Putin says Russian private military companies have ‘the right’ to operate ‘anywhere the world’ (though they're technically unconstitutional in Russia)
During his annual end-of-the-year press conference, Vladimir Putin was asked to comment on the activities of Evgeny Prigozhin’s “Wagner” private military company. “All my cooks are Federal Protective Service agents,” the president said about Prigozhin, a catering magnate. “I don’t have any other cooks.”
Without mentioning Wagner by name, Putin argued that the company “has the right to pursue its business interests anywhere in the world,” so long as it does so legally. The president said this, despite the fact that private military companies in Russia are currently classified as “mercenary groups,” which are banned by the Constitution. (Last month, Russian mercenaries and military veterans even asked the International Criminal Court to prosecute Russia’s PMC organizers and facilitators for war crimes, in an effort to pressure Russian officials into legalizing the industry.)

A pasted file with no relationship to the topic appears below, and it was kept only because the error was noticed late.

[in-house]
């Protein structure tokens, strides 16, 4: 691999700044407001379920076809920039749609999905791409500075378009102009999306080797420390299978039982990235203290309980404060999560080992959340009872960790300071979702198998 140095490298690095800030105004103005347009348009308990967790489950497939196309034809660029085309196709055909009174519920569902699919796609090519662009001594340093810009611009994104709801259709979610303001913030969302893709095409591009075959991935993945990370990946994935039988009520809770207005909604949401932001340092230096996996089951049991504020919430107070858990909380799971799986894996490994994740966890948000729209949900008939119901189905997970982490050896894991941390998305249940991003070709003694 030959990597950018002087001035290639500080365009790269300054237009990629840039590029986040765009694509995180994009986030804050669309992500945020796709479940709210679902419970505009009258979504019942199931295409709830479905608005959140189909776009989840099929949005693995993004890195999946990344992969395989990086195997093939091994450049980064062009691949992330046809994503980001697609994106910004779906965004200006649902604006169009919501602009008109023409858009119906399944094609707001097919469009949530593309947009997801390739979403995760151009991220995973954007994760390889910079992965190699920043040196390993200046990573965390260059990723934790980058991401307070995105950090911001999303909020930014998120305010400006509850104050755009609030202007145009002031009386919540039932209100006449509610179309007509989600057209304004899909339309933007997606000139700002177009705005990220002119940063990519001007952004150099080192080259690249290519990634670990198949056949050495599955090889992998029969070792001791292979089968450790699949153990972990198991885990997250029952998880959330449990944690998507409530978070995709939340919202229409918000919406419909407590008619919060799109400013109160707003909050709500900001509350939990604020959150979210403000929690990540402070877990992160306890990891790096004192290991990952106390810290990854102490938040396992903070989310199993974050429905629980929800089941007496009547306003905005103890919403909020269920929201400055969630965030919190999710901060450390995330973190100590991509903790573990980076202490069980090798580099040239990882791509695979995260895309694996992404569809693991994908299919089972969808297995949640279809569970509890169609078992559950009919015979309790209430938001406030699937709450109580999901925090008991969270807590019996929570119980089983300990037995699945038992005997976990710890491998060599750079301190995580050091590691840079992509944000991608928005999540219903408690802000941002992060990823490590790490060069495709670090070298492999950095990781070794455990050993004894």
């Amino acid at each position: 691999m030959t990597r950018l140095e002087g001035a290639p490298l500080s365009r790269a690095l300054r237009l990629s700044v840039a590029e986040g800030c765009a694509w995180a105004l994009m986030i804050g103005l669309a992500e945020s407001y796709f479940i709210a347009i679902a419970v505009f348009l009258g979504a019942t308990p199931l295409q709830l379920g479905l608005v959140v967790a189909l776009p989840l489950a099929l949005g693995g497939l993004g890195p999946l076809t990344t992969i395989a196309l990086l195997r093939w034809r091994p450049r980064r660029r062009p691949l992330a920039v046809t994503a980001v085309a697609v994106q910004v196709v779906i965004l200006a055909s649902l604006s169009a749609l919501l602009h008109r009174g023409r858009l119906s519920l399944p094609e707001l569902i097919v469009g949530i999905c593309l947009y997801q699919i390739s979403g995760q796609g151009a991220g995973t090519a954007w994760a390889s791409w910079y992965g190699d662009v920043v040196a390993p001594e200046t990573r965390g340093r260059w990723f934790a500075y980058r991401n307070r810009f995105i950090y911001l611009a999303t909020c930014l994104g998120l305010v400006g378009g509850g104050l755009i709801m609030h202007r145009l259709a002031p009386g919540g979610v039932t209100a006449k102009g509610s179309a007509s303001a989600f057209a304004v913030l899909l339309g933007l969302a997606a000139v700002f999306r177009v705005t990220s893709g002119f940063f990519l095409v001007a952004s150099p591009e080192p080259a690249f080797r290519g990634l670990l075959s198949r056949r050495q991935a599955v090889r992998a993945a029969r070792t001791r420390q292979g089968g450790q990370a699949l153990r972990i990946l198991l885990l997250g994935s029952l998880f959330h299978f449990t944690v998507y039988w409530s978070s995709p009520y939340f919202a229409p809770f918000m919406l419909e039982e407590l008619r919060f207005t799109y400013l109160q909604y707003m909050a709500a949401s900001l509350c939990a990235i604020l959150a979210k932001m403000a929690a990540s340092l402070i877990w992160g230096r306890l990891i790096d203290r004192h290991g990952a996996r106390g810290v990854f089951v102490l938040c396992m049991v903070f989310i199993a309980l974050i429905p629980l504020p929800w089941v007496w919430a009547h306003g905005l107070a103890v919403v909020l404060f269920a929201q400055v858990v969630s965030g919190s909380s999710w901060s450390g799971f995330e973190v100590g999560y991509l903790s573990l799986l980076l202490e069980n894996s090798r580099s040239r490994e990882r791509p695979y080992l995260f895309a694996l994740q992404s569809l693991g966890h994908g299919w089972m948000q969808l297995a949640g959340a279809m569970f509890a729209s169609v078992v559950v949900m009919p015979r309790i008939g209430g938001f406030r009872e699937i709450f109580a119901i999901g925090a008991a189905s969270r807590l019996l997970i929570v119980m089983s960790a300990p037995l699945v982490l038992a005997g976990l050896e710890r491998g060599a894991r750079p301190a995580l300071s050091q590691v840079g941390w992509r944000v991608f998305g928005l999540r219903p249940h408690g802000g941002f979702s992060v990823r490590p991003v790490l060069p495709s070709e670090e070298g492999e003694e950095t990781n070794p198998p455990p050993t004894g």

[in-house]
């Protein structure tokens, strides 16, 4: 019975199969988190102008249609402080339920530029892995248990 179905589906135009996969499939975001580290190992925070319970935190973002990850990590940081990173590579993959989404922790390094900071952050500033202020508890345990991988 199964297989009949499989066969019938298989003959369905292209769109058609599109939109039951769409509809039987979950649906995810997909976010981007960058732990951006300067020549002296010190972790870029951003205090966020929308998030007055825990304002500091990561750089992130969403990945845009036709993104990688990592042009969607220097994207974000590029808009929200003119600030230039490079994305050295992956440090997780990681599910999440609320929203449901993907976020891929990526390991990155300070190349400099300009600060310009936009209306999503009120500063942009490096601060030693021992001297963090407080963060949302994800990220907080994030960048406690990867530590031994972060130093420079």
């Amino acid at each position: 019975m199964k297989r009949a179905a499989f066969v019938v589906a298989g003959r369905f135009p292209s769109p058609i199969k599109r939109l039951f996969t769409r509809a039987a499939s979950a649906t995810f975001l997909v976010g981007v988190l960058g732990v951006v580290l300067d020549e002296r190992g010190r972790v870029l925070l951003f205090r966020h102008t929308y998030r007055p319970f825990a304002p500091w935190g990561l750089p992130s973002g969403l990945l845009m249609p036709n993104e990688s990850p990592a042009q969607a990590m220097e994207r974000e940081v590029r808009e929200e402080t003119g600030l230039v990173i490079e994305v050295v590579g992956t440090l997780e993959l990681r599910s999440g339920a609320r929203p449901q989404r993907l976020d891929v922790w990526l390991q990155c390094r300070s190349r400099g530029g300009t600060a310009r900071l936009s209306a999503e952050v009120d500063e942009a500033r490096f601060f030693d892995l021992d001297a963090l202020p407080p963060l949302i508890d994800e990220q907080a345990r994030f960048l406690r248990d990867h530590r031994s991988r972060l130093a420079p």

Asked about the murder of three Russian journalists in the Central African Republic on July 30 (who died while investigating the Wagner PMC’s local operations), the president expressed his condolences, but noted that the reporters traveled to the country as tourists, without notifying the proper authorities.